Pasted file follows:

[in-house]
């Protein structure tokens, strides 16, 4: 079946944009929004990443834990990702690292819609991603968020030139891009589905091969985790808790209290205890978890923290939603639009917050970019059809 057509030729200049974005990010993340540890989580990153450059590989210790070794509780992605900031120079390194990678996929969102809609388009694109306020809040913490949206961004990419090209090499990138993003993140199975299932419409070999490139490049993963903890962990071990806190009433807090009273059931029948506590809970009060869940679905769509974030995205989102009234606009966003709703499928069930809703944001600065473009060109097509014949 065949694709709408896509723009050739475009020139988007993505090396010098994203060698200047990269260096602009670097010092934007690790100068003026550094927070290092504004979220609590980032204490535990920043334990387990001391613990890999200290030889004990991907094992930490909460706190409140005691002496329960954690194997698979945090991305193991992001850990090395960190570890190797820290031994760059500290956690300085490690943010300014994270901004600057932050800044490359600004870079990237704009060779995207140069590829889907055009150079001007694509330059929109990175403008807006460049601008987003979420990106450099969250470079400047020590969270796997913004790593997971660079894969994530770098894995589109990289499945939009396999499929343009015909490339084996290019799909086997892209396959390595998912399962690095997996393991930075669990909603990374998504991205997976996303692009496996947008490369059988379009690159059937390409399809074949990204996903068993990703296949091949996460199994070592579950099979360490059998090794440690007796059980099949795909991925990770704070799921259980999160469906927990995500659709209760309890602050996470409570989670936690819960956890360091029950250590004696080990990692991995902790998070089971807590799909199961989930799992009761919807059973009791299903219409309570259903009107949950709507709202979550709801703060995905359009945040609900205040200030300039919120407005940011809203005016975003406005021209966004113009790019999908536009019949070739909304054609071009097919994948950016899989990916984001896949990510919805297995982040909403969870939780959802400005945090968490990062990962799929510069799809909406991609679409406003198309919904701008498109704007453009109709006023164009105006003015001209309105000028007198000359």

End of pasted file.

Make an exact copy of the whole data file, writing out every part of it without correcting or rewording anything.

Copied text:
[in-house]
């Protein structure tokens, strides 16, 4: 079946944009929004990443834990990702690292819609991603968020030139891009589905091969985790808790209290205890978890923290939603639009917050970019059809 057509030729200049974005990010993340540890989580990153450059590989210790070794509780992605900031120079390194990678996929969102809609388009694109306020809040913490949206961004990419090209090499990138993003993140199975299932419409070999490139490049993963903890962990071990806190009433807090009273059931029948506590809970009060869940679905769509974030995205989102009234606009966003709703499928069930809703944001600065473009060109097509014949 065949694709709408896509723009050739475009020139988007993505090396010098994203060698200047990269260096602009670097010092934007690790100068003026550094927070290092504004979220609590980032204490535990920043334990387990001391613990890999200290030889004990991907094992930490909460706190409140005691002496329960954690194997698979945090991305193991992001850990090395960190570890190797820290031994760059500290956690300085490690943010300014994270901004600057932050800044490359600004870079990237704009060779995207140069590829889907055009150079001007694509330059929109990175403008807006460049601008987003979420990106450099969250470079400047020590969270796997913004790593997971660079894969994530770098894995589109990289499945939009396999499929343009015909490339084996290019799909086997892209396959390595998912399962690095997996393991930075669990909603990374998504991205997976996303692009496996947008490369059988379009690159059937390409399809074949990204996903068993990703296949091949996460199994070592579950099979360490059998090794440690007796059980099949795909991925990770704070799921259980999160469906927990995500659709209760309890602050996470409570989670936690819960956890360091029950250590004696080990990692991995902790998070089971807590799909199961989930799992009761919807059973009791299903219409309570259903009107949950709507709202979550709801703060995905359009945040609900205040200030300039919120407005940011809203005016975003406005021209966004113009790019999908536009019949070739909304054609071009097919994948950016899989990916984001896949990510919805297995982040909403969870939780959802400005945090968490990062990962799929510069799809909406991609679409406003198309919904701008498109704007453009109709006023164009105006003015001209309105000028007198000359």